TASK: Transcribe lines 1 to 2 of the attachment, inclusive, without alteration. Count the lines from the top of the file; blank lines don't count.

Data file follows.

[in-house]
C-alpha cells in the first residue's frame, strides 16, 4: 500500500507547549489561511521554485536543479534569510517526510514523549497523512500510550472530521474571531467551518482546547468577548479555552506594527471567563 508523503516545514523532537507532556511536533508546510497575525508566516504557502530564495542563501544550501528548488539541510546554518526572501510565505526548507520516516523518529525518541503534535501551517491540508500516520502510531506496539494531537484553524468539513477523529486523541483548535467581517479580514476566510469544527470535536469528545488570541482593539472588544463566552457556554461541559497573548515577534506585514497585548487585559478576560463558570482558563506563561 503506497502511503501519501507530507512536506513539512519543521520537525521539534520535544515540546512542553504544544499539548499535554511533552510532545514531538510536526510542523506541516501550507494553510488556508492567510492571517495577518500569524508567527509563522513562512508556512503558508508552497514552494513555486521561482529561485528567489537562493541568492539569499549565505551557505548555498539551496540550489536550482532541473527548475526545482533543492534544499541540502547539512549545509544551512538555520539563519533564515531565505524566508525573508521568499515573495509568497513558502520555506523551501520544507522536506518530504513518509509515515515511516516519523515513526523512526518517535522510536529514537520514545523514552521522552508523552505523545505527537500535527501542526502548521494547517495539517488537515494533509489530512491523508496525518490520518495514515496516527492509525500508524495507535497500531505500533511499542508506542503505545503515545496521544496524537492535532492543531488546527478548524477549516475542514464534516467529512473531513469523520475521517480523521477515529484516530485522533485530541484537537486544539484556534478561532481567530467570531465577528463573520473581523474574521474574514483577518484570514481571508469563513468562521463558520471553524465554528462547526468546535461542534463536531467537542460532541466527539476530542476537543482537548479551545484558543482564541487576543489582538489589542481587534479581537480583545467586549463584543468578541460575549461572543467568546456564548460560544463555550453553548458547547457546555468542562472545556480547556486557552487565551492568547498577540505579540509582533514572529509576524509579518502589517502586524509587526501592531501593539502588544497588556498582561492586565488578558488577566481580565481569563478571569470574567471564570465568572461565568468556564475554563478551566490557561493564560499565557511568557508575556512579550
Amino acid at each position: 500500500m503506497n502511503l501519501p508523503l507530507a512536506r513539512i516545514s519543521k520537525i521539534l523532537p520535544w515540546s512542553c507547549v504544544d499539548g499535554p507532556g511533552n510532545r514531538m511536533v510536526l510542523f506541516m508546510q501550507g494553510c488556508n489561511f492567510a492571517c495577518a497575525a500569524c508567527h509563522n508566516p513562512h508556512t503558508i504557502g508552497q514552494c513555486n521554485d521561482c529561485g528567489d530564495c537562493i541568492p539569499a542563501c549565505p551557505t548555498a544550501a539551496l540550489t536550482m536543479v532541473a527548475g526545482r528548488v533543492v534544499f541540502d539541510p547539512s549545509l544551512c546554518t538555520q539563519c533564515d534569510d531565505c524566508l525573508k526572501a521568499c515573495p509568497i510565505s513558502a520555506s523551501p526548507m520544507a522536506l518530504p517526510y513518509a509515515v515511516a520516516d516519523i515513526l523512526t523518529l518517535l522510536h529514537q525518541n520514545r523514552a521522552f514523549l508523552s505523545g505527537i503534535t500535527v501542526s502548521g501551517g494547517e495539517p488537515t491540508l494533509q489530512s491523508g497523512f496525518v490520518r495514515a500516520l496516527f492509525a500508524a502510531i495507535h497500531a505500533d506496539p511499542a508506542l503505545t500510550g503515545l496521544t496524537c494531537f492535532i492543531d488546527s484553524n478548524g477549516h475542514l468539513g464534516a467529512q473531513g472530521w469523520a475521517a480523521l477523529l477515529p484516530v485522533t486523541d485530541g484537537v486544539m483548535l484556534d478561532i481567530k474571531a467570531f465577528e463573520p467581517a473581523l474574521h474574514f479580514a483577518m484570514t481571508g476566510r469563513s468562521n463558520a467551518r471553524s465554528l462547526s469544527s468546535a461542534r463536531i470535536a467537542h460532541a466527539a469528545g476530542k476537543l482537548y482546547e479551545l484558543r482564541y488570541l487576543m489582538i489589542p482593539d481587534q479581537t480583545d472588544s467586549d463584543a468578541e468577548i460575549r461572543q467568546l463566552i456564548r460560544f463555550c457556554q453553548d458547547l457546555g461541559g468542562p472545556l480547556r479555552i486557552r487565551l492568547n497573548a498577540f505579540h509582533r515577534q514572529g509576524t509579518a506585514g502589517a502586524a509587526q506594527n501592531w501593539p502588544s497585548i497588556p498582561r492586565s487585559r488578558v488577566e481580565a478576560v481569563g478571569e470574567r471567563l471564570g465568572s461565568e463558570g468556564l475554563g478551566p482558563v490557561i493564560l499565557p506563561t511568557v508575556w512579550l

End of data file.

[in-house]
C-alpha cells in the first residue's frame, strides 16, 4: 500500500507547549489561511521554485536543479534569510517526510514523549497523512500510550472530521474571531467551518482546547468577548479555552506594527471567563 508523503516545514523532537507532556511536533508546510497575525508566516504557502530564495542563501544550501528548488539541510546554518526572501510565505526548507520516516523518529525518541503534535501551517491540508500516520502510531506496539494531537484553524468539513477523529486523541483548535467581517479580514476566510469544527470535536469528545488570541482593539472588544463566552457556554461541559497573548515577534506585514497585548487585559478576560463558570482558563506563561 503506497502511503501519501507530507512536506513539512519543521520537525521539534520535544515540546512542553504544544499539548499535554511533552510532545514531538510536526510542523506541516501550507494553510488556508492567510492571517495577518500569524508567527509563522513562512508556512503558508508552497514552494513555486521561482529561485528567489537562493541568492539569499549565505551557505548555498539551496540550489536550482532541473527548475526545482533543492534544499541540502547539512549545509544551512538555520539563519533564515531565505524566508525573508521568499515573495509568497513558502520555506523551501520544507522536506518530504513518509509515515515511516516519523515513526523512526518517535522510536529514537520514545523514552521522552508523552505523545505527537500535527501542526502548521494547517495539517488537515494533509489530512491523508496525518490520518495514515496516527492509525500508524495507535497500531505500533511499542508506542503505545503515545496521544496524537492535532492543531488546527478548524477549516475542514464534516467529512473531513469523520475521517480523521477515529484516530485522533485530541484537537486544539484556534478561532481567530467570531465577528463573520473581523474574521474574514483577518484570514481571508469563513468562521463558520471553524465554528462547526468546535461542534463536531467537542460532541466527539476530542476537543482537548479551545484558543482564541487576543489582538489589542481587534479581537480583545467586549463584543468578541460575549461572543467568546456564548460560544463555550453553548458547547457546555468542562472545556480547556486557552487565551492568547498577540505579540509582533514572529509576524509579518502589517502586524509587526501592531501593539502588544497588556498582561492586565488578558488577566481580565481569563478571569470574567471564570465568572461565568468556564475554563478551566490557561493564560499565557511568557508575556512579550